But take a little look around, and it becomes a little clearer. So we popped our heads around the back garden, and then there’s a plywood clubhouse made out of… just bits of wood, pretty prefab stuff. Then, on the postbox, there’s a sign saying “Germania”, which was Hitler’s name for his post-war German racial utopia.

Across the street is a car with the number 88 in the back window, which neo-Nazis use as HH, or Heil Hitler. So there might not be swastikas hanging in banners from the windows, but it’s there and it’s very real. And signs like this are all over the city.

Basia: So how does a man like Martin, a city councillor, end up in this derelict squat-like house in the middle of Chemnitz? What is it about this place?

Sean: Well, to understand that question fully, you need to go all the way back to the times of the German Democratic Republic, or East Germany, the communist state that broke off after the Second World War. And, during that time, for almost half a century, there was no free speech, political dissent was squashed. And that lasted all the way up until the end of the 1980s, when protestors gathered outside the government’s office in the main square of Chemnitz.

[Clip: Anti-government protests in 1980s Chemnitz.]

Gabi Engelhardt was a young woman at a time at the protest. And she gathered around that politburo building in the middle of town – just a hop and a skip away from Martin’s office and house – to help bring down communism in East Germany.

But, with it, came this potent wave of neo-Nazi fascism that found a home in the city. And Gabi blames these German leaders.

Gabi Engelhardt: I would argue, and I think many people agree with me, that it was also the structural racism in the GDR.

And also that East Germany, or the government, claimed to be… GDR was claimed to be an antifascist state. And we have to say that anti-Na suffocation was much better, but it was not deep enough. And so we had many former Nazis who could join the ruling party, who could join the army and forces of the state.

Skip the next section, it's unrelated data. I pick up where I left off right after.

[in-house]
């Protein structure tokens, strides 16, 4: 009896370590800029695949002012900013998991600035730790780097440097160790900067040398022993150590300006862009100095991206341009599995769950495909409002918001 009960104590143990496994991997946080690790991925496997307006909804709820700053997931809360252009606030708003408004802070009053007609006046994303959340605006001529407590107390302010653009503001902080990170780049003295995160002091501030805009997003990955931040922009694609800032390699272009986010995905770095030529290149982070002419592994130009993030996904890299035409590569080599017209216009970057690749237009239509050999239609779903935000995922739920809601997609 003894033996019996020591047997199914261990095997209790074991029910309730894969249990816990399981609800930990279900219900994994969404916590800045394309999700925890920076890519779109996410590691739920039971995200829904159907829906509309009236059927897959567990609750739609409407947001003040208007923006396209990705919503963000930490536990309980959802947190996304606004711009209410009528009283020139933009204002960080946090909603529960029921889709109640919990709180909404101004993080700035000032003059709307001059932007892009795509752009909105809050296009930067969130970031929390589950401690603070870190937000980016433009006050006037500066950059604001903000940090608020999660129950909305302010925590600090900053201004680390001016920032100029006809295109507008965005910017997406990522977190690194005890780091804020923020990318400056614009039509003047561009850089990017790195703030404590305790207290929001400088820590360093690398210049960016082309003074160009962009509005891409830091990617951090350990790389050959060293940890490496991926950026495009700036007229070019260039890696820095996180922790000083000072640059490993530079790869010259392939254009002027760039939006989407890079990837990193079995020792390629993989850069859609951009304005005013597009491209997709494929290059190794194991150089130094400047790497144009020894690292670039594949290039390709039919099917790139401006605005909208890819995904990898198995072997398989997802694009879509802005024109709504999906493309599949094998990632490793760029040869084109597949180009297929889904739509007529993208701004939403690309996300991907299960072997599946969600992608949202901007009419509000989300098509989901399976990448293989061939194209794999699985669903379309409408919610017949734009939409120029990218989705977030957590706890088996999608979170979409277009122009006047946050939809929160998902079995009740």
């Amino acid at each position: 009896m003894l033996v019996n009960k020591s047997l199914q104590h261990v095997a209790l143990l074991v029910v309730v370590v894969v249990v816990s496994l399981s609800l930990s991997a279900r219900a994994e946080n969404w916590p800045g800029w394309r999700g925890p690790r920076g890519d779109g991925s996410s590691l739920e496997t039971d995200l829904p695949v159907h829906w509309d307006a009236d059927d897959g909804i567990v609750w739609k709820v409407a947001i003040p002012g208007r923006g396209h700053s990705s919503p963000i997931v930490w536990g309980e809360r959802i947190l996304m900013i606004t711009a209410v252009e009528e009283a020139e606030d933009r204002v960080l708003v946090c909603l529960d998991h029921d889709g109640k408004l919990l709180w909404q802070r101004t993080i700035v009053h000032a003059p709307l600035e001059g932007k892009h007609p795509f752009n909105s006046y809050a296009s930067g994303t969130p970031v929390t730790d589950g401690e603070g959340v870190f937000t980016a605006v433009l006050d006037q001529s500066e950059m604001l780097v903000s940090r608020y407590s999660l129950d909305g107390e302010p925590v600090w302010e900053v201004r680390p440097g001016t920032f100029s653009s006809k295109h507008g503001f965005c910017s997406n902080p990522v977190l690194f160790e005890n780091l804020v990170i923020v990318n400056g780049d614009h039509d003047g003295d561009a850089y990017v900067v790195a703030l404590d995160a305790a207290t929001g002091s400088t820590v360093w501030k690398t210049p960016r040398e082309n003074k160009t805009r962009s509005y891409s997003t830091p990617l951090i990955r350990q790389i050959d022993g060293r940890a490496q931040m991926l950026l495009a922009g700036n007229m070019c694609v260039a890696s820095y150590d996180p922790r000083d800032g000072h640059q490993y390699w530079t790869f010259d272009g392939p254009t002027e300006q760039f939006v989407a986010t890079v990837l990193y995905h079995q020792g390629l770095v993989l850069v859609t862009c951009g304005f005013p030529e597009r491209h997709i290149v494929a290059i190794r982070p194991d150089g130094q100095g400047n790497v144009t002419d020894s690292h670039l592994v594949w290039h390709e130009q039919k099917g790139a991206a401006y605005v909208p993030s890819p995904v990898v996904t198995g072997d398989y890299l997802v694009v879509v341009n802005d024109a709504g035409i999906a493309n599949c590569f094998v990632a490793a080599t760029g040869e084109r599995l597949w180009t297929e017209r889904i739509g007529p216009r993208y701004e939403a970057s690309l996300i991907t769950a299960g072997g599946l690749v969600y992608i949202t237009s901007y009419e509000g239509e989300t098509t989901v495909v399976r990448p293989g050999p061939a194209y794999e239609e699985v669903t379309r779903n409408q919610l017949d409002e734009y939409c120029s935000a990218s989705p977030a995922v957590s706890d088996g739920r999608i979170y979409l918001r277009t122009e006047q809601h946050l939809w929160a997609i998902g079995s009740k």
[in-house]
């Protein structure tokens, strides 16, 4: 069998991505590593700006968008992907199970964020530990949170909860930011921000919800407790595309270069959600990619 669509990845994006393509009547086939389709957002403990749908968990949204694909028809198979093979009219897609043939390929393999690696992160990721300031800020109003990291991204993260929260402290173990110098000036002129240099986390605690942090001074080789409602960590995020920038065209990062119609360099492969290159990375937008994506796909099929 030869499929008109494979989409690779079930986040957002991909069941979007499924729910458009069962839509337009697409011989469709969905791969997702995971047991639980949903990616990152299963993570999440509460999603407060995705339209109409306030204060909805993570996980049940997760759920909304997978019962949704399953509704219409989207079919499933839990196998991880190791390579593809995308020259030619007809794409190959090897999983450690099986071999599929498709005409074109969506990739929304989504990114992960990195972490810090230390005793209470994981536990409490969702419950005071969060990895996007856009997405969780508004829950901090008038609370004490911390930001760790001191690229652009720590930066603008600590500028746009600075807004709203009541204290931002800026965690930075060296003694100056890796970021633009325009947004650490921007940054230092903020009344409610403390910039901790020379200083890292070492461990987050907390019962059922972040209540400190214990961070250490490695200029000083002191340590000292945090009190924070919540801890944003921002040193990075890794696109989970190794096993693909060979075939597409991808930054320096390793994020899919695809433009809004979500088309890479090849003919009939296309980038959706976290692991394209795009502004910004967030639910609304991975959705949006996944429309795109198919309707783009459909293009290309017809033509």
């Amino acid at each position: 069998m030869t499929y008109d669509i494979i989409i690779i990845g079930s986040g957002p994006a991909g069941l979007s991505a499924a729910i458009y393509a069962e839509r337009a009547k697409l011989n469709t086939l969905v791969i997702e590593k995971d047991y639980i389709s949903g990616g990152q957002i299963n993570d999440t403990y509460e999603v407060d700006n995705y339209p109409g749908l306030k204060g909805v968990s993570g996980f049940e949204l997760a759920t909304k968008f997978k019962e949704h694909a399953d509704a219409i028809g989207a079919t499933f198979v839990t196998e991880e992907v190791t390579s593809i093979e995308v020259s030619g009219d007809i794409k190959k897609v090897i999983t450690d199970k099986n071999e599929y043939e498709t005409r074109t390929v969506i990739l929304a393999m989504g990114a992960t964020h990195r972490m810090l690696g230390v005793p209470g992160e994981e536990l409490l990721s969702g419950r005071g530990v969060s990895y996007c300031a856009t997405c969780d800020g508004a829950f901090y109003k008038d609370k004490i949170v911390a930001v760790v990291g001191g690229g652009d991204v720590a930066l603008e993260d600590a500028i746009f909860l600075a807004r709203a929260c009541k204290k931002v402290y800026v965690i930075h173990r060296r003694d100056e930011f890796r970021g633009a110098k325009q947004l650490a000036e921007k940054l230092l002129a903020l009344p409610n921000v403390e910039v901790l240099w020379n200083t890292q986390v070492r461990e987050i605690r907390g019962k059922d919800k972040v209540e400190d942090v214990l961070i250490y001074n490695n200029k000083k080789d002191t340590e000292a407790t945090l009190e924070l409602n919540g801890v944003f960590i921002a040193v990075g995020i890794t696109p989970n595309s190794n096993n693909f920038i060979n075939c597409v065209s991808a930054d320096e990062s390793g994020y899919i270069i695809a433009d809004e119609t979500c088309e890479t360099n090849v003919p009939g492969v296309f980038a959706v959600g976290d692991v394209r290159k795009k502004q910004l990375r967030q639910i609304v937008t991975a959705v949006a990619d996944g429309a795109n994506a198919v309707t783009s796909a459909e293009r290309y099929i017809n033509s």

There was no open discussion about fascism or racism. It was just declared that we are in an antifascist and antiracists state. And there was no discussion about what our fathers and grandfathers did during the Nazi regime, as it was in West Germany in the 68 and 69 movement.

We didn’t have this discussion. And so, whenever Nazis attacked someone or racists attack someone, it was not just said that it is stupid boys who did this, or it’s just a single person who did this, but, under the veneer, there was a movement that developed and an ideology that was kept alive for the whole time.

Basia: So, when Germany reunified, it sounds like there was this bubbling corner of far-right sentiments, even fascist sentiment, that was just sort of swept under the carpet and ignored.

Sean: Yeah, and within too long, it became fatal. The National Socialist Underground, this neo-Nazi terror group responsible for the murders of ten people in the early 2000s… they actually hid out in a post-war Chemnitz apartment block until they were arrested

[News clips: The National Socialist Underground.]

Gabi: The authorities, of course, they ignored – again – the danger of the right-wing developments. This is where… they could start to infiltrate society. They tried to mobilise in the big towns, Chemnitz, Leipzig, Dresden, but that was not so successful, so they started to get into the small communities around Chemnitz.

They took part in the normal life: the fire brigade and sports clubs and everywhere, and tried to establish themselves as nice people. And they also bought houses. And we can see that today, that there are so many Nazi buildings here or buildings owned by Nazis.

Sean: So in the aftermath of reunification, as Gabi says, the government allowed a growing Nazi movement to bubble up. It was blind in the right eye, as Germans say. And that allowed houses like Martin’s nail house to grow and provide a place to spread their influence